“They’re about taking out the entire Iranian military.” This particular spine-chiller comes from Alexis Debat, excitingly identified as “director of terrorism and national security” at the Nixon Center. According to Debat, the big takeout is what the US Air Force has in store, as opposed to mere “pinprick strikes” against the infamous nuclear facilities.

Predicting imminent war on Iran has been one of the top two items in Cassandra’s repertory for a couple of years now, rivaled only by global warming as a surefire way to sell newspapers and boost website hits.

Debat was re-roasting that well-scorched chestnut, the “shock and awe” strategy, whereby–back in March 2003–the Air Force proposed to reduce Iraq’s entire military to smoldering ruins. “Shock and awe” was a resounding failure, like all such pledges by Air Force commanders to destroy the enemy’s military since the birth of aerial bombardments nearly a century ago. Such failures have never stopped the Air Force from trying once again, and there are no doubt vivid attack plans now circulating in government.

Will it come to pass? In his memoir I, Claud (which I’m happy to say CounterPunch Books/AK Press will be republishing in January), my father offers a useful recipe on this matter of prediction:

As we at length relaxed at breakfast by a brazier on the terrace of the Café du Dôme, he [Robert Dell, the diplomatic correspondent of the Manchester Guardian] said to me: “Do you want to get what used to be called a ‘scoop’ for your horrid little paper every day?” (The “horrid little paper” was, of course, the Daily Worker, whose diplomatic correspondent I then was.)
  “That would be nice.”
  “Well then, all you have to do is to read all the continental papers available every morning, take lunch with one or more of Europe’s leading politicians or diplomats, make up your mind what is the vilest action that, in the circumstances, the French, British, Italian or German government could undertake, and then, in the leisure of the afternoon, sit down at your typewriter and write a dispatch announcing that that is just what they are going to do. You can’t miss. Your news will be denied two hours after it is published and confirmed after twenty four.”

So, whether in twenty-four hours or twenty-four days or at some point before the end of Bush’s term, we should predict he will send the bombers on their way to Tehran to destroy the usual targets–power stations and kindred civilian infrastructure, hospitals, maybe a few bomb shelters crammed with women and children.

But will it really come to pass?

Despite the unending stream of stories across the months announcing that an attack on Iran is on the way, I’ve had my doubts. Amid the housing slump here, with the possibility of an inflationary surge as the credit balloon threatens to burst, would the government really want to see the price of gas at the pump go over $5? What would Hugo Chávez do? Even a hiccup in flows from Venezuela would paralyze refineries here, specifically designed for Venezuelan crude. China has a big stake in Iran. It’s also Uncle Sam’s banker. The Chinese don’t have to destroy the dollar, merely squeeze its windpipe or revalue their currency enough to double retail prices at Wal-Mart. The Republicans and the presidential candidates wouldn’t want that on the edge of an election year.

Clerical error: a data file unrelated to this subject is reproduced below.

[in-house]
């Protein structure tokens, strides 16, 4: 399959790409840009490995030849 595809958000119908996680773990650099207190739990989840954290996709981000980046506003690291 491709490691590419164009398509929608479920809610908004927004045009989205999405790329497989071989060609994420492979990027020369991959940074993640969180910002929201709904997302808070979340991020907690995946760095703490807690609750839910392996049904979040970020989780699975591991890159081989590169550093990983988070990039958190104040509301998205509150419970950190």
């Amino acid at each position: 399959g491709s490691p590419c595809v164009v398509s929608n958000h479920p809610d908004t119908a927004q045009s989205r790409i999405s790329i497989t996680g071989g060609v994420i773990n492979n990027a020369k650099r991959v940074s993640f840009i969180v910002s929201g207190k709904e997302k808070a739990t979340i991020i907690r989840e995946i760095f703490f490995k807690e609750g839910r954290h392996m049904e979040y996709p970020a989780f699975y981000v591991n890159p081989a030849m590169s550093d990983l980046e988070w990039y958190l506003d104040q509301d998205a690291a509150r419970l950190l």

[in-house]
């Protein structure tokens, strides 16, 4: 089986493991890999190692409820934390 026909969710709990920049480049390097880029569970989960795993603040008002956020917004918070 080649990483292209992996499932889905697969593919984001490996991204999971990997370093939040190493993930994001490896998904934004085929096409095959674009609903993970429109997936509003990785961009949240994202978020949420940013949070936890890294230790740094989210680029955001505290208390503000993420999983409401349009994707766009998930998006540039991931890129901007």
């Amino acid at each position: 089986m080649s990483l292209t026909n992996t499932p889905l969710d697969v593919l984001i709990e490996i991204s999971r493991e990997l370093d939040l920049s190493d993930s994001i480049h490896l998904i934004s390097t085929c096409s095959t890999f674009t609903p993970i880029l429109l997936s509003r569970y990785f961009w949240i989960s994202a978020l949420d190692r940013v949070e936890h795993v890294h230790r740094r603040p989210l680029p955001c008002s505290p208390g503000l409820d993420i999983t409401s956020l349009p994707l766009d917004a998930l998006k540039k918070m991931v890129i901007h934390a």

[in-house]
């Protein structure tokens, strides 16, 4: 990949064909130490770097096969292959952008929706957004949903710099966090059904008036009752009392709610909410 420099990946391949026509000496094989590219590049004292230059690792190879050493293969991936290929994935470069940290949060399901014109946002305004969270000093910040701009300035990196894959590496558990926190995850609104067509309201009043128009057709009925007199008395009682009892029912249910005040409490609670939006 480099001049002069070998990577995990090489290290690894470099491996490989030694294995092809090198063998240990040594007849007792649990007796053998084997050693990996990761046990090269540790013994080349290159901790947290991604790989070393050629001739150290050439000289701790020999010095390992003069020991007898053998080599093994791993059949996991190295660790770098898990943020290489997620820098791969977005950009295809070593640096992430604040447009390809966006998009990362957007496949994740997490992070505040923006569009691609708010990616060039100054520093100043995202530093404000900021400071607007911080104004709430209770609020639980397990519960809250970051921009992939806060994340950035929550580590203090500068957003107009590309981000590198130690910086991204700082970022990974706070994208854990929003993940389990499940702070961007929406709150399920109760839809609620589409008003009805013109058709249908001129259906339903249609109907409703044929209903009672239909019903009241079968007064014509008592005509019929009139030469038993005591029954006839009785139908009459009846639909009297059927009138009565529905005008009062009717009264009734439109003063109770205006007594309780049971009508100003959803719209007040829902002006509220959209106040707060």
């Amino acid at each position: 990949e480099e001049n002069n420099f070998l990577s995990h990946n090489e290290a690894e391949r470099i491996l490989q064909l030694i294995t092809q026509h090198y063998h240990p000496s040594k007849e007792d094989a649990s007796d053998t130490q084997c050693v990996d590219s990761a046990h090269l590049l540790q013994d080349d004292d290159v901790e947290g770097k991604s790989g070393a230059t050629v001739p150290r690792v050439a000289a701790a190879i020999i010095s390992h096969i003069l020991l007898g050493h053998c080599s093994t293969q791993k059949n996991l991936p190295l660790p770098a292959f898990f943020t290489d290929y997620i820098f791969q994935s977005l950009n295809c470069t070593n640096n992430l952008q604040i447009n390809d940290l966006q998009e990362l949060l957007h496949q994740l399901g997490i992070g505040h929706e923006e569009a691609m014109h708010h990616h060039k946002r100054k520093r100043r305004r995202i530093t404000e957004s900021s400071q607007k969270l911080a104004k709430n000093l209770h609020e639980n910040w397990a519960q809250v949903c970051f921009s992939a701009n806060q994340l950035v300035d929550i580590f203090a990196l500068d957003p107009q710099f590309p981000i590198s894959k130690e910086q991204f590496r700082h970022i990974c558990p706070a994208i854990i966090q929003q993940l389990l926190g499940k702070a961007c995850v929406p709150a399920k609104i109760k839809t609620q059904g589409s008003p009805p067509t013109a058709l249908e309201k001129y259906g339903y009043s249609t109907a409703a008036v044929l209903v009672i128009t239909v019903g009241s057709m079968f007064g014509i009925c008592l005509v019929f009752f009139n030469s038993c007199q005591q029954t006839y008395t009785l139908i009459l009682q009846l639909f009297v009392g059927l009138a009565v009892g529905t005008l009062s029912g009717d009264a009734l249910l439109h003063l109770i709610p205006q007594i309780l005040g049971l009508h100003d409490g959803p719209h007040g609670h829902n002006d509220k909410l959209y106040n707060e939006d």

The Joint Chiefs of Staff know the Iraq War has almost broken the US Army. Wouldn’t they adamantly oppose the notion of an attack on Iran, which would see Shiite resistance groups in Iraq cut US supply convoys from Kuwait bringing fuel and water to the big US bases? Wouldn’t Shiite forces as a whole finally commence a campaign of eviction of the American occupier? Wouldn’t this puncture the fantasy that General Petraeus’s “surge” is working?

The other side of the ledger isn’t hard to fill in either. The Chinese are a prudent lot and don’t want to rock the world economy. Politically, both they and the Russians would like to see the United States compound the disaster in Iraq and get into a long-term mess in Iran. Sarkozy has finished off Gaullist independence. France has clambered into Uncle Sam’s hind pocket and David Miliband, the British foreign secretary, has confirmed Britain’s continued residence in an adjacent aperture. Israel wants an attack on Iran, and the Israel lobby calls the shots in US foreign policy. What Israel wants, Israel gets. The American peace movement is in disarray, and sizable gobbets of it would be delighted to see bombs shower down on the woman-hating ayatollahs and Ahmadinejad, the Holocaust denier. With the United States battering the Iranian sponsors of the Shiites, the Sunnis in Iraq would further abate their attacks, seeing a chance to recoup from the disaster of the elections of early 2005, which put the Shiite-Kurdish coalition in charge.

Amid the disaster of their Middle Eastern strategy Bush and his advisers may hype themselves into one last desperate throw. The selling of the surge has been a success, even though all the Democrats need to do is cite the United Nations, which says the number of Iraqis fleeing their homes has gone from 50,000 to 60,000 a month. Or quote the Associated Press, which counted 1,809 Iraqi civilians killed in August, compared with 1,760 in July. In past years, these very hot summer months have seen a lull in resistance activity. The Sunni split in Anbar province is not likely to be replicated in Baghdad or elsewhere and anyway had nothing to do with the hike in US troop levels. Bush didn’t dare go to Baghdad last week.

Weigh it all up, and you’d be foolish to bet that an attack on Iran couldn’t happen. The peace movement had better pull itself together, remembering as it does so that should the bombs start to fall on Tehran, most of the Democrats in Congress will be on their feet, cheering.